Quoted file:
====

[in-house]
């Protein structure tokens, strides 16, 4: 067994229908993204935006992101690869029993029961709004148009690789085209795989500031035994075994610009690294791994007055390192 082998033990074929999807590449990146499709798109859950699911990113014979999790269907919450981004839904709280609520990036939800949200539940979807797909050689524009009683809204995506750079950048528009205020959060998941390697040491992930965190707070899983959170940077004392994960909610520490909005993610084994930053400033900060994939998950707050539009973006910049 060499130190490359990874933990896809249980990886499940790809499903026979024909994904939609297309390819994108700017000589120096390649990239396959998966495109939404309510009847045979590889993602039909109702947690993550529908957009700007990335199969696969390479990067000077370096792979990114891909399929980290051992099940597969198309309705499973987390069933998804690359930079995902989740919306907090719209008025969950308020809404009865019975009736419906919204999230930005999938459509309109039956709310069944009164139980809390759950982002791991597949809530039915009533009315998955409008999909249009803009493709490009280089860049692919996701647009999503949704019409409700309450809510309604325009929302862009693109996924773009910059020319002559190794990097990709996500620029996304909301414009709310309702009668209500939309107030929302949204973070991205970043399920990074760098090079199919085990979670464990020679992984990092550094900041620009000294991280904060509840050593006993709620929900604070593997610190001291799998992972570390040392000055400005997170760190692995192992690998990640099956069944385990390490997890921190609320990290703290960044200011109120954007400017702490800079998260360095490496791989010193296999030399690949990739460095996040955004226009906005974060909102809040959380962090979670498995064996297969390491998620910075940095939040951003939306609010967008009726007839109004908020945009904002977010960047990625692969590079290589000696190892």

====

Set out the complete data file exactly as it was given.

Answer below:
[in-house]
């Protein structure tokens, strides 16, 4: 067994229908993204935006992101690869029993029961709004148009690789085209795989500031035994075994610009690294791994007055390192 082998033990074929999807590449990146499709798109859950699911990113014979999790269907919450981004839904709280609520990036939800949200539940979807797909050689524009009683809204995506750079950048528009205020959060998941390697040491992930965190707070899983959170940077004392994960909610520490909005993610084994930053400033900060994939998950707050539009973006910049 060499130190490359990874933990896809249980990886499940790809499903026979024909994904939609297309390819994108700017000589120096390649990239396959998966495109939404309510009847045979590889993602039909109702947690993550529908957009700007990335199969696969390479990067000077370096792979990114891909399929980290051992099940597969198309309705499973987390069933998804690359930079995902989740919306907090719209008025969950308020809404009865019975009736419906919204999230930005999938459509309109039956709310069944009164139980809390759950982002791991597949809530039915009533009315998955409008999909249009803009493709490009280089860049692919996701647009999503949704019409409700309450809510309604325009929302862009693109996924773009910059020319002559190794990097990709996500620029996304909301414009709310309702009668209500939309107030929302949204973070991205970043399920990074760098090079199919085990979670464990020679992984990092550094900041620009000294991280904060509840050593006993709620929900604070593997610190001291799998992972570390040392000055400005997170760190692995192992690998990640099956069944385990390490997890921190609320990290703290960044200011109120954007400017702490800079998260360095490496791989010193296999030399690949990739460095996040955004226009906005974060909102809040959380962090979670498995064996297969390491998620910075940095939040951003939306609010967008009726007839109004908020945009904002977010960047990625692969590079290589000696190892």